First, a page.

The business case for philanthropy: It pays to give

United Way of Whatcom County workplace campaign a vital connection for business and community

Community giving is just good business.

In a 2017 Cone Communications Corporate Social Responsibility Study, not only did 78 percent of people say they want companies to address important social justice issues, but 87 percent indicated they’ll purchase a product because a company advocated for an issue they cared about. Three-quarters of respondents also said they’ll refuse to purchase a company’s products or services after learning it supported an issue contrary to their beliefs.

“When businesses support their community, through financial donations, volunteering or other contributions, it’s not only about doing a good thing, it’s also profitable,” says Peter Theisen, President/CEO of United Way of Whatcom County.

With 39 percent of Whatcom County households struggling to make ends meet, “the business community is vital to United Way and the community we serve,” Theisen says. “When I think of the value the business community brings to our work, there are literally tens of thousands of people we help. It brings together non-profits and businesses to solve the most pressing human problems.”

With information and data about the areas of greatest need, United Way is uniquely positioned to invest donations directly where they can do the most good, and through the annual workplace campaign, individual donations and volunteer opportunities, it supports 34 local social service programs of all sizes.

When it comes to supporting the United Way of Whatcom County, the GeoEngineers typically have 100 percent participation!
When it comes to supporting the United Way of Whatcom County, the GeoEngineers typically have 100 percent participation!

Working together for strong communities

“Supporting the United Way helps those in the community understand the commitment North Coast has to improving the communities we do business in,” says Marilyn Brink, President/CEO of North Coast Credit Union. “United Way and North Coast have a similar purpose in working to create stronger communities. We are especially pleased that they are focusing their work on solving specific problems that impact the ability for people to become self-sufficient,” Brink adds.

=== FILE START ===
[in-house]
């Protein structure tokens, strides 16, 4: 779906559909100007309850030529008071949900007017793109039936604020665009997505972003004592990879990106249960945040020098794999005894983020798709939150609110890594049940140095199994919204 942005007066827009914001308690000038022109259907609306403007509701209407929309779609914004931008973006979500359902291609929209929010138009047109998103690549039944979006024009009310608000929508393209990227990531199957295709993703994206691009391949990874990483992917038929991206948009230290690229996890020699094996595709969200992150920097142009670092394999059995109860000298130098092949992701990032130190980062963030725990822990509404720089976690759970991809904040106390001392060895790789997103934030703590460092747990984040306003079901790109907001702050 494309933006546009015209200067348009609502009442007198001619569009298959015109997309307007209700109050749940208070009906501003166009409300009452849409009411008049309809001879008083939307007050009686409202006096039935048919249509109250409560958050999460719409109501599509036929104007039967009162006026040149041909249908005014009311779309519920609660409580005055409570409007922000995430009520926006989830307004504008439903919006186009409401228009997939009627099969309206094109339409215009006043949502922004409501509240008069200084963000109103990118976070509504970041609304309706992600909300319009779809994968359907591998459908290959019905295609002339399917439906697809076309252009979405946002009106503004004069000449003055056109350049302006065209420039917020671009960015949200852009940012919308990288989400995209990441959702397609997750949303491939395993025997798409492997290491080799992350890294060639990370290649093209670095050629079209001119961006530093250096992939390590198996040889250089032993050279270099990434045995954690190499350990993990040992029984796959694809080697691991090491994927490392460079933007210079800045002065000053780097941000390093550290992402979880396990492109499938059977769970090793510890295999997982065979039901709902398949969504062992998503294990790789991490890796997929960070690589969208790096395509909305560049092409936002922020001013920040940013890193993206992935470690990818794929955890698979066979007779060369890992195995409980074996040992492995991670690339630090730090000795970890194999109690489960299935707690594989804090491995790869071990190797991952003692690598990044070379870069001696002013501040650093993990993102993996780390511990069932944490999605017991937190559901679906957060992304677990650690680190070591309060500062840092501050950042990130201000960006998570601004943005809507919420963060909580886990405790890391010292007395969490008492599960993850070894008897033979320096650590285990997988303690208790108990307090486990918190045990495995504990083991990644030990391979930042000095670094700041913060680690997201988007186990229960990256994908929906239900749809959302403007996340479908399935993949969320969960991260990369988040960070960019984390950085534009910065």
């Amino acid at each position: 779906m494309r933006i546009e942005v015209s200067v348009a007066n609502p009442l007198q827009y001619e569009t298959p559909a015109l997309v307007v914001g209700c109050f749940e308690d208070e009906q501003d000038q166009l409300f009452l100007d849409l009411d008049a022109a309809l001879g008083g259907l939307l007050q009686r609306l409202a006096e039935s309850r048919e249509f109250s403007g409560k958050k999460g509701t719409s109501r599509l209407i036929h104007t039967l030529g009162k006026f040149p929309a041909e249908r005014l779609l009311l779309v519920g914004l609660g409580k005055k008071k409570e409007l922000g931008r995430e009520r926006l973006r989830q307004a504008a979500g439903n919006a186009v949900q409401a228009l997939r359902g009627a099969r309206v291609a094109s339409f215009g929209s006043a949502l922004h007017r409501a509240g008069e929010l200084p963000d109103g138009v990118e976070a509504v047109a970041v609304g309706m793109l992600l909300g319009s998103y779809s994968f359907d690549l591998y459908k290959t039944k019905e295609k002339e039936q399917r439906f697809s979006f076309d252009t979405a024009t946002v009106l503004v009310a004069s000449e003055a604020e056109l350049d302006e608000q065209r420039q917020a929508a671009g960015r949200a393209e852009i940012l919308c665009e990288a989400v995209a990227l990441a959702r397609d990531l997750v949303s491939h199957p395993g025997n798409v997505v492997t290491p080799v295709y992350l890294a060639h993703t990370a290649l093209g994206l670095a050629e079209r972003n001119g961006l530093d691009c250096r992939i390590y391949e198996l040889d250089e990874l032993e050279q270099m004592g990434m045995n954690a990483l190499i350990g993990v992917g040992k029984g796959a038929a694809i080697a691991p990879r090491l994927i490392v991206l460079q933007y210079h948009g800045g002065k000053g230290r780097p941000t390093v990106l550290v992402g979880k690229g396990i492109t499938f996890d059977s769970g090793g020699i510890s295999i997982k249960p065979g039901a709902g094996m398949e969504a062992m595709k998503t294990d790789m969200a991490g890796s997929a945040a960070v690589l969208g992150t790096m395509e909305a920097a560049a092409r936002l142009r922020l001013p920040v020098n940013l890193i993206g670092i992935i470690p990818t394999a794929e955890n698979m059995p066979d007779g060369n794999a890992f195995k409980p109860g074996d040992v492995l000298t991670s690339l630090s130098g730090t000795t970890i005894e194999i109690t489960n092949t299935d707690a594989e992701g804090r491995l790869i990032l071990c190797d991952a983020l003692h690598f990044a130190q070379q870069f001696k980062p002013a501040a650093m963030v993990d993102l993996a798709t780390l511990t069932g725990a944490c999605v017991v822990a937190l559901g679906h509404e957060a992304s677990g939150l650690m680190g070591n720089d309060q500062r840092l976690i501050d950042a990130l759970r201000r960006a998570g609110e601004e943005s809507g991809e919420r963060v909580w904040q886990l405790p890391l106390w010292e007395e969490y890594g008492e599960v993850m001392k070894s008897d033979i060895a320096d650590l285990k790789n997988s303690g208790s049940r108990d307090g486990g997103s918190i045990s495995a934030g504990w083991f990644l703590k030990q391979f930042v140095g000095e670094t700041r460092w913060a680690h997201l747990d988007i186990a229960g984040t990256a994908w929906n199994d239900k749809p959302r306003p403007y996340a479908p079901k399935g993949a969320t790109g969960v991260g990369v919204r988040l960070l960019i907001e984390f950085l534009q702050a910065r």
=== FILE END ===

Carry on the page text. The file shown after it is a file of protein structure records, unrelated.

“Employers in Whatcom and Skagit counties have a long history of supporting our local non-profit organizations. These organizations do tremendous work. I wouldn’t want to think about a community where local business didn’t believe in making our communities stronger.”

Philanthropy as a recruiting tool

Corporate philanthropy also impacts prospective employees. A 2016 Millennial Employee Engagement Study found that 64 percent of Millennials consider a company’s social and environmental commitments when deciding where to work, and 64 percent won’t take a job if a company doesn’t have strong corporate social responsibility values.

Compared to a 70 percent national average, 83 percent of Millennials say they’d be more loyal to a company that helps them contribute to social and environmental issues and 88 percent say their job is more fulfilling when they’re provided opportunities to make a positive impact on social and environmental issues.

Value in volunteering

In addition to giving back monetarily, many businesses choose to offer opportunities for their employees to give back through volunteering. Offering on-the-clock volunteer opportunities is good for morale and employee retention. In some cases, they even come with the added benefit of providing employees new skills that they can bring back to their daily work.

“There is an inherent sense of pride that comes with being part of a United Way campaign,” reflects Spencer Palmer, Vice-President of PowerTek Electric. “It brings a company together and creates a sense that the work you do is more important than just the physical output of the company.”

For PowerTek, company engagement in charitable giving is a critical piece of turning a county or city into a community.

”Without charitable giving many of the extra services and opportunities that make Whatcom County a special place to live would not be possible,” Palmer says, pointing to the power of the business community in spreading the word about the importance of getting involved. “We first learned of the great work that United Way does through our partnership with BP Cherry Point Refinery and have had a strong campaign for 18 years now.”

To learn more about United Way of Whatcom County and how to grow your business through philanthropy, visit

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